A brief description of each research area along with selected papers and related links are supplied to provide applicants with relevant background material.
CASPER - HIDPL/SSL Summaries
A more comprehensive description with a list of selected CASPER HIDPL/SSL papers and background reading material is included as a single pdf document in the Resources area.Low Velocity Impact Studies/Dust Detector Design - Truell Hyde, Lorin Matthews, Jorge Carmona, Mike Cook
Spacecraft in near-earth orbit and on deeper space missions are subject to damage from impacts with interplanetary dust and orbital debris. Low impact studies are designed to characterize the dust encountered in space and test materials for damage. Several experiments using two single-stage gas guns are underway, including:
The Space Science Lab develops diagnostics and science packages for use on spacecraft, including nanosatellites and space missions. Small Satellites provide opportunities for research in near-earth orbit and as components of deeper space missions. CASPER has specific interest in the detection of interplanetary dust and orbital debris as spacecraft in near-earth orbit and on deeper space missions are subject to damage from dust impacts. Low velocity (less than 1 km/s) impact studies are designed to characterize the dust encountered in space and test materials for damage. The Space Science Lab within CASPER currently has several active flight missions on which they will be providing the science instrument. Development of these dust detector experiments is currently underway. As such, REU Fellows can participate in (among others):
Self-Assembling Dust Structures in an RF Reference Cell - Truell Hyde, Lorin Matthews, Jie Kong, Ke Qiao, Jorge Carmona, Mike Cook
CASPER ASSTG Summaries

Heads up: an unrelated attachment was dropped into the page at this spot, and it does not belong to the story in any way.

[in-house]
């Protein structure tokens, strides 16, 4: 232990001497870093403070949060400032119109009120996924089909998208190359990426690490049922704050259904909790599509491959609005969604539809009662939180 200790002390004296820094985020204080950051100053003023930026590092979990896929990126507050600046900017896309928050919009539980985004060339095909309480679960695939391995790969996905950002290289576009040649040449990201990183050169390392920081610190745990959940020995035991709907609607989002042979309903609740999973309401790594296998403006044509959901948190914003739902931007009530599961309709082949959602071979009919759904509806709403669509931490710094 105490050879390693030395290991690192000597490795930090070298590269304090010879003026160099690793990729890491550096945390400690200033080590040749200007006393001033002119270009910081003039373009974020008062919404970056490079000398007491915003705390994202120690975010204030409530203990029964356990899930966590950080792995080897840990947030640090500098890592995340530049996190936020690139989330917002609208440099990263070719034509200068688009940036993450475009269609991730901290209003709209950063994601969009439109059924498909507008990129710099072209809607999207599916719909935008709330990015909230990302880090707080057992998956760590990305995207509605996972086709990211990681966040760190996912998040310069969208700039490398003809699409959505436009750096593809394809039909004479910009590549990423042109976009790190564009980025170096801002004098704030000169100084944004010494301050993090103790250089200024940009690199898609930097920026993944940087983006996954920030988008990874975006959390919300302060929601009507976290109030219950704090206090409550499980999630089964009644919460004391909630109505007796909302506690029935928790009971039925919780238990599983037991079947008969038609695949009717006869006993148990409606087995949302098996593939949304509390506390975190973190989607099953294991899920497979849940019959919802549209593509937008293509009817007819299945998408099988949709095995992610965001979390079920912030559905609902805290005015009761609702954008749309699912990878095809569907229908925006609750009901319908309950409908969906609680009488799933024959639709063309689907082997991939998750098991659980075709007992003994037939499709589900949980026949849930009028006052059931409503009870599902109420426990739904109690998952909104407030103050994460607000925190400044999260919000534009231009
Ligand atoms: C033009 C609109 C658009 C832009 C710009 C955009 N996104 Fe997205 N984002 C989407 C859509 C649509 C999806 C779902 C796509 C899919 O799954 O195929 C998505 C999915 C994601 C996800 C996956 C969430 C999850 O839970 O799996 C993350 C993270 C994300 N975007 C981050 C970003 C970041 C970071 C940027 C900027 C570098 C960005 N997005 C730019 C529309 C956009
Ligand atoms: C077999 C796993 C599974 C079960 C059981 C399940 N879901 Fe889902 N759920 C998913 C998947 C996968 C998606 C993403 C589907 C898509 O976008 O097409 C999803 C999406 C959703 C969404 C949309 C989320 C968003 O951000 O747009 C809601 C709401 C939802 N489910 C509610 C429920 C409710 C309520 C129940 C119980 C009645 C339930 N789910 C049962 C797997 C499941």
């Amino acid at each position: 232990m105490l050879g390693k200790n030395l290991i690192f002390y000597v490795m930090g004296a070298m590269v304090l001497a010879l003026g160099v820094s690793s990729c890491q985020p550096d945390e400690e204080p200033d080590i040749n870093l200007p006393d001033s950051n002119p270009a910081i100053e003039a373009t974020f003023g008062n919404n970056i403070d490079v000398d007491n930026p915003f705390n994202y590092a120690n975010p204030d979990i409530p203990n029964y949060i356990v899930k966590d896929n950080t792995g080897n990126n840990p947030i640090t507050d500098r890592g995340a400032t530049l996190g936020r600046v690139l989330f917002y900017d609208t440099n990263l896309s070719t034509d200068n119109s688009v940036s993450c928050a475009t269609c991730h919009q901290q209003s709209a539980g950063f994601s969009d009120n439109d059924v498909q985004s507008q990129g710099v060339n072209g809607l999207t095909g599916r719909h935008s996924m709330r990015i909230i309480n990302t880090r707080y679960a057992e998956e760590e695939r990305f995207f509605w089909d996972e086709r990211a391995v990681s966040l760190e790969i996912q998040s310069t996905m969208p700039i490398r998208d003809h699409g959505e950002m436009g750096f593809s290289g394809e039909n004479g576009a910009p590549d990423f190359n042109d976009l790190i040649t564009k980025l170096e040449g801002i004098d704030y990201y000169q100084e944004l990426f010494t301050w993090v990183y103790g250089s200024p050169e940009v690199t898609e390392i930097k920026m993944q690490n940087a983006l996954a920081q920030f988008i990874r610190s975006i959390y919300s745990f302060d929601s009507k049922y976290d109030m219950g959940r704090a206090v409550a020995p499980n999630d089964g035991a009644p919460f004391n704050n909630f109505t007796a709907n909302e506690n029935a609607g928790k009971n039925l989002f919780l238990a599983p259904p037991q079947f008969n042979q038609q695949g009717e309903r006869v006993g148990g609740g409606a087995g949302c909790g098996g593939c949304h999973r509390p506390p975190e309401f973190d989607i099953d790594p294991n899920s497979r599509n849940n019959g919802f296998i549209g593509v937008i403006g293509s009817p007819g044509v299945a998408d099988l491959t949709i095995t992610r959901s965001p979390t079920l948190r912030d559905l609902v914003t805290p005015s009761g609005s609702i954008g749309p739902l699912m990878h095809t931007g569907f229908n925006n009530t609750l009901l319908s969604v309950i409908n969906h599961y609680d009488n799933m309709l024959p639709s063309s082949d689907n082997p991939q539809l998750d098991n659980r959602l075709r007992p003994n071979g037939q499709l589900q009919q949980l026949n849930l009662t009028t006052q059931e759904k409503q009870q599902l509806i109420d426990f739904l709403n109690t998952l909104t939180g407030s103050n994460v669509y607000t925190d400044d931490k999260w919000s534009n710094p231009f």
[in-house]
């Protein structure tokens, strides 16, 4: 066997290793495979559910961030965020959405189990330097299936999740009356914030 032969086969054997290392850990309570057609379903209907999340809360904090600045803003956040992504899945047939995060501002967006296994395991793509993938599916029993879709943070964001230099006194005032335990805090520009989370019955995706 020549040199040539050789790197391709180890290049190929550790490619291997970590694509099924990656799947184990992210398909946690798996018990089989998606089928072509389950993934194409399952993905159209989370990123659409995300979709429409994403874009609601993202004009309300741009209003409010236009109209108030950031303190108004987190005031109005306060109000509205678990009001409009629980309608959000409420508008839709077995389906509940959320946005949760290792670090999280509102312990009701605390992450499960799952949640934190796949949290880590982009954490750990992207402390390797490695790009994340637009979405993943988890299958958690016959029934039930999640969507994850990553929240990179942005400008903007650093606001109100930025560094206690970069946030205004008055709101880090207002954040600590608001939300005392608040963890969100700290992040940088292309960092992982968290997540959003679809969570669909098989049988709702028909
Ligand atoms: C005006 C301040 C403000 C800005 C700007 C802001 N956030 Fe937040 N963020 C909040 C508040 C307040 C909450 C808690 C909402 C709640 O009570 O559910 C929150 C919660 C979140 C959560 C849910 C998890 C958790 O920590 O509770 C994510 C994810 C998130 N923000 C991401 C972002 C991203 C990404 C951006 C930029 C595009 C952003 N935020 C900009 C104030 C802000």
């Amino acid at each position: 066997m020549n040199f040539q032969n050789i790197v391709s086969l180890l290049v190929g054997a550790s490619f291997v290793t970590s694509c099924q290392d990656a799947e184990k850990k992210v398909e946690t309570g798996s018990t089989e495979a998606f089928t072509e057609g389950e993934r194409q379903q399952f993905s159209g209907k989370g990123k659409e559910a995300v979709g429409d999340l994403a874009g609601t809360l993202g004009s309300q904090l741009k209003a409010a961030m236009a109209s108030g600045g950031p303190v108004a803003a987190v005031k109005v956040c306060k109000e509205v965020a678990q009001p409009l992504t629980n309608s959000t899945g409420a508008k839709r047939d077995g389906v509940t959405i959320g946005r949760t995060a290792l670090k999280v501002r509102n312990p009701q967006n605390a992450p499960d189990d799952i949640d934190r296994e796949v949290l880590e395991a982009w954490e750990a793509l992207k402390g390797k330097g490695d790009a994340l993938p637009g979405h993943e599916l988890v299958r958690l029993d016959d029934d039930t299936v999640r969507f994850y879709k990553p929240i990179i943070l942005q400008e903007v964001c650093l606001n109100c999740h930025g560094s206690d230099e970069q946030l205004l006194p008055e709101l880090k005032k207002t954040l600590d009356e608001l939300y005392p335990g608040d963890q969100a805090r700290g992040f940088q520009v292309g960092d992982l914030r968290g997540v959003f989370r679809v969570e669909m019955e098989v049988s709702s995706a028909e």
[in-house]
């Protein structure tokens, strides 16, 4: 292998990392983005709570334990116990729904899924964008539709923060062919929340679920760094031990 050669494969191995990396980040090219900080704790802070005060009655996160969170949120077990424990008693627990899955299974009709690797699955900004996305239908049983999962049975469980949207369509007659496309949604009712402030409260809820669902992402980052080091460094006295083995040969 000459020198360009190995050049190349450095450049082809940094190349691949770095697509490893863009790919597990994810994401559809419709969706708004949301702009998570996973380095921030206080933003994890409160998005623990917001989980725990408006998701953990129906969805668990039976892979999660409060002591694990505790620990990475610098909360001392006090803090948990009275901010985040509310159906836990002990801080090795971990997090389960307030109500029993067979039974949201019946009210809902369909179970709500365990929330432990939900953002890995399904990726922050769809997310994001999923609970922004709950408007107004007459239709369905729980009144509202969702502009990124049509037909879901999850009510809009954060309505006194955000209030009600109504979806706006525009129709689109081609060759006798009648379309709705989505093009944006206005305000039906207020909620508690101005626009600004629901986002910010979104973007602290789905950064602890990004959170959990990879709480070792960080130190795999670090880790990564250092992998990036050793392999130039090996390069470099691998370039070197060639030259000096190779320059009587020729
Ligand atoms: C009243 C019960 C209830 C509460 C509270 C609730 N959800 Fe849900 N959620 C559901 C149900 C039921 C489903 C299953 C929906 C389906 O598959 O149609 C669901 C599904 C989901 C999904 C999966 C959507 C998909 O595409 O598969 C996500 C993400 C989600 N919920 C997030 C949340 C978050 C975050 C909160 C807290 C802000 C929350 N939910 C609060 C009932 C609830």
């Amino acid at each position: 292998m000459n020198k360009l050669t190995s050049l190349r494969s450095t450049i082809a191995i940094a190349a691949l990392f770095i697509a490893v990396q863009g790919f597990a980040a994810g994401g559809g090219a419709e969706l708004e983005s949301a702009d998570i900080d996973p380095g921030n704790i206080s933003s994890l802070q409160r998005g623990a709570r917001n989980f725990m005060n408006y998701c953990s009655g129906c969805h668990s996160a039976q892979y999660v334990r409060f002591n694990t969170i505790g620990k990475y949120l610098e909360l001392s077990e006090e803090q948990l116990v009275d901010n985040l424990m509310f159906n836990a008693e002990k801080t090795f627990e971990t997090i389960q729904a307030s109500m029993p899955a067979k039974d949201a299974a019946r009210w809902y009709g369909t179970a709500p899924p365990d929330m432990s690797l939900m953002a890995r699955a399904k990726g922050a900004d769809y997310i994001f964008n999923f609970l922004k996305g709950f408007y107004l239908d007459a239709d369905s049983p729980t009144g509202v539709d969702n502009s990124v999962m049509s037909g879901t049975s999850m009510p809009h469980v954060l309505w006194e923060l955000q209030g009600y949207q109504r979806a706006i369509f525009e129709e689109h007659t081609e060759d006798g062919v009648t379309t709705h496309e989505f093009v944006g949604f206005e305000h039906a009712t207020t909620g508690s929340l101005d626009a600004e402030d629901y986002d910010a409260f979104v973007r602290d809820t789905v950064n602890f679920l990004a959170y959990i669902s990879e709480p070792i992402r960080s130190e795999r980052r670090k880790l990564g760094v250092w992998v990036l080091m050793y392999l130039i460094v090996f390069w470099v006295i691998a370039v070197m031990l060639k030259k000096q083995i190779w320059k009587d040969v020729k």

The Astrophysics and Space Science Theory Group develops numerical simulations of many physical systems, including dust charging and dynamics in space and laboratory plasmas, early stages of planet formation, dynamics of ring systems, turbulence, magnetohydrodynamics, and extensions of these models to other systems such as graphene. The following numerical simulations utilize the Box_Tree code.
Numerical Simulation of Preplanetary Dust Aggregation - Truell Hyde, Lorin Matthews, Augusto Carballido Recent data from the Hubble telescope show that planetary formation from the cloud of gas and dust orbiting a new protostar is a much more efficient process than first believed and may occur on a time scale of less than 10 million years. Initially uncharged grains in space and laboratory plasma environments become charged due to currents driven by potential differences in the dusty plasma. Certain macroscopic effects such as coagulation of smaller grains into larger fluffy aggregates are then affected by the grain charge. The charge distribution on the aggregate structure itself appears to play a role in determining the coagulation rate for the dust population. As particles collide, a numerical code can be used to determine the effect of the dipole and higher multipole charge distributions on the openness of the resultant fractal aggregate and the coagulation rates of the particles. A list of current projects available within the CASPER theory group, along with background reading material, is appended to this document.
Gravitoelectrodynamics in Saturn's Rings - Truell Hyde, Lorin Matthews, Augusto Carballido Saturn's magnetic field exerts a significant perturbative force on charged micron- and submicron-sized grains in its ring system. This force has been shown to cause the formation of "spokes" in Saturn's B ring and may play a large role in the formation of the evolving clumps, kinks, braids and waves observed in Saturn's F Ring. These effects can be modeled numerically using the Box_Tree code and can be used to predict or explain new features that currently being seen by the Cassini probe in orbit around Saturn. A list of current projects available within the CASPER theory group, along with background reading material, is appended to this document.
CASPER Experimental Astronomy Summaries
Central Texas Astronomical Society